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The Connecticut Chapter works to improve the quality of life for people affected by MS in Connecticut and raise funds for critical MS research. Join the movement toward a world free of MS.


Kenneth W. Gronbach to Speak at Connecticut Executive Choice Awards

September 4, 2013

PLANTSVILLE, Conn. – The National MS Society, Connecticut Chapter, has named Kenneth W. Gronbach, president of KGC Direct, LLC, keynote speaker for this year’s Connecticut Executive Choice Awards. The dinner event takes place on Tuesday, Sept. 17, at the Aqua Turf Club in Plantsville.

Ken Gronbach

Gronbach, a graduate of California State University at Long Beach, now heads up KGC Direct, LLC, a consumer and retail advertising agency that he launched in the 1980s.

An internationally renowned demographer, he has been able to forecast societal, commercial, economic, cultural, and political phenomena with uncanny accuracy. Using these skills, he helped one of his clients, a fashion apparel retailer, grow from $10 million in annual sales to more than $400 million a year.

Gronbach is the author of multiple books, one of which is currently a best-seller: “The Age Curve: How to Profit from the Coming Demographic Storm.” He has also written “Common Census, The Counter-Intuitive Guide to Generational Marketing,” which was released in 2005, and “Decades of Differences, Making it Work,” a comprehensive guide to coping with three generations in the workforce. He has just completed a new book, “Demography is Destiny, The Incredible Power of People.” It is expected to be released in early 2014.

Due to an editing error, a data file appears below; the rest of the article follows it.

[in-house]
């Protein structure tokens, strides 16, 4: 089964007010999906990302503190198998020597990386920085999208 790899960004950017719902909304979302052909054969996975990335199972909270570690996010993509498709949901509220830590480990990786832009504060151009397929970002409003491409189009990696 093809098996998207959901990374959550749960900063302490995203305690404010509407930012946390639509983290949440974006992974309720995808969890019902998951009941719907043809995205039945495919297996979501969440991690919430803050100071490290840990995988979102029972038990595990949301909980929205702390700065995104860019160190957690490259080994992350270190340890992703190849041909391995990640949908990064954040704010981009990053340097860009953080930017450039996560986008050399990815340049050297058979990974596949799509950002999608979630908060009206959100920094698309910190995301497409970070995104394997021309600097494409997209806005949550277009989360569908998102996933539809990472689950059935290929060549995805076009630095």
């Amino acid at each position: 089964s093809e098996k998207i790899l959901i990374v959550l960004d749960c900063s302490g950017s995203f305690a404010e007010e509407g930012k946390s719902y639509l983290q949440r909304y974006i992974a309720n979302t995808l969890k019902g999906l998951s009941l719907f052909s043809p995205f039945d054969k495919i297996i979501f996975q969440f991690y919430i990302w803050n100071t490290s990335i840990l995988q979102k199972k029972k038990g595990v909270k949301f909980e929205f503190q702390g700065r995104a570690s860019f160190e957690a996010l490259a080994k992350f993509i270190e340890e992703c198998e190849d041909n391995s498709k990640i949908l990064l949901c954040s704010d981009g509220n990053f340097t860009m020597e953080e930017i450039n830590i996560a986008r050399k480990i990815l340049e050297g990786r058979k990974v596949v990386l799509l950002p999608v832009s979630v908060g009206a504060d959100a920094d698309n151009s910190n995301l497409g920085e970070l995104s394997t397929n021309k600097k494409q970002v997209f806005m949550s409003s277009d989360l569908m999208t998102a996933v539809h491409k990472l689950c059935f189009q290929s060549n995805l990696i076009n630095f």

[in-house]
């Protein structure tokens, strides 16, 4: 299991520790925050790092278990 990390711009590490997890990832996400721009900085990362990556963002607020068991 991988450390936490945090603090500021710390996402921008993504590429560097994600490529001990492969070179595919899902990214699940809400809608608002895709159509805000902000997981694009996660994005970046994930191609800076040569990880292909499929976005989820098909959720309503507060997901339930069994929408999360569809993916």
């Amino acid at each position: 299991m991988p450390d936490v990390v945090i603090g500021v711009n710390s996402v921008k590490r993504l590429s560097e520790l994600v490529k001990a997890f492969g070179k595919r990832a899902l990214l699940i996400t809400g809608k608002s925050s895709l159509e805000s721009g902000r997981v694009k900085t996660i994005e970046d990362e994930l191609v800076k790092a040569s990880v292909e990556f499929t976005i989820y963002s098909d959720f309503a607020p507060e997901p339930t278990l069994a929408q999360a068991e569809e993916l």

Gronbach shares his research and insights as a public speaker. Traveling across the country, his messages are accented with patriotism, as he believes the “United States is the best nation on earth, and that the country’s best days are ahead.”

The Connecticut Executive Choice Awards event recognizes and honors exceptional professionals in Connecticut who have made contributions to the business, civic, or cultural betterment of our community.

The dinner event, hosted by Jeff Stoecker, anchor with NBC Connecticut, will take place Tuesday, Sept. 17, at the Aqua Turf Club in Plantsville. The cocktail reception starts at 6 p.m., and the dinner and program will begin at 6:45 p.m.

More than 6,000 Connecticut residents live with multiple sclerosis, a potentially debilitating disease for which there is no cure. Funds raised by the chapter through events, such as the Connecticut Executive Choice Awards, fund scientific research and provide for the continuation of vital programs and services offered by the National MS Society, Connecticut Chapter to people in Connecticut diagnosed with MS.

The Aqua Turf Club is located at 556 Mulberry Street in Plantsville. For tickets or sponsorship opportunities, please contact Meg Staubley at 860.913.2550, ext. 52524, or

To learn more about multiple sclerosis and the many ways to get involved, please visit


Caitlin Shaffer, of Simsbury, is a sophomore at Bowdoin College, located in Brunswick, Maine. Shaffer is volunteering with the Communications Department of the National MS Society, Connecticut Chapter. 

About the Connecticut Chapter of the National Multiple Sclerosis (MS) Society

The Connecticut Chapter strives to provide knowledge and assistance to help people with MS and their families maintain the highest possible quality of life. These goals are achieved through vital national and local programs.

About Multiple Sclerosis

Multiple sclerosis is an unpredictable, often disabling disease of the central nervous system that disrupts the flow of information within the brain, and between the brain and body. Symptoms range from numbness and tingling to blindness and paralysis. The progress, severity and specific symptoms of MS in any one person cannot yet be predicted, but advances in research and treatment are leading to better understanding and moving us closer to a world free of MS. Most people with MS are diagnosed between the ages of 20 and 50, with at least two to three times more women than men being diagnosed with the disease. MS affects more than 2.3 million people worldwide.


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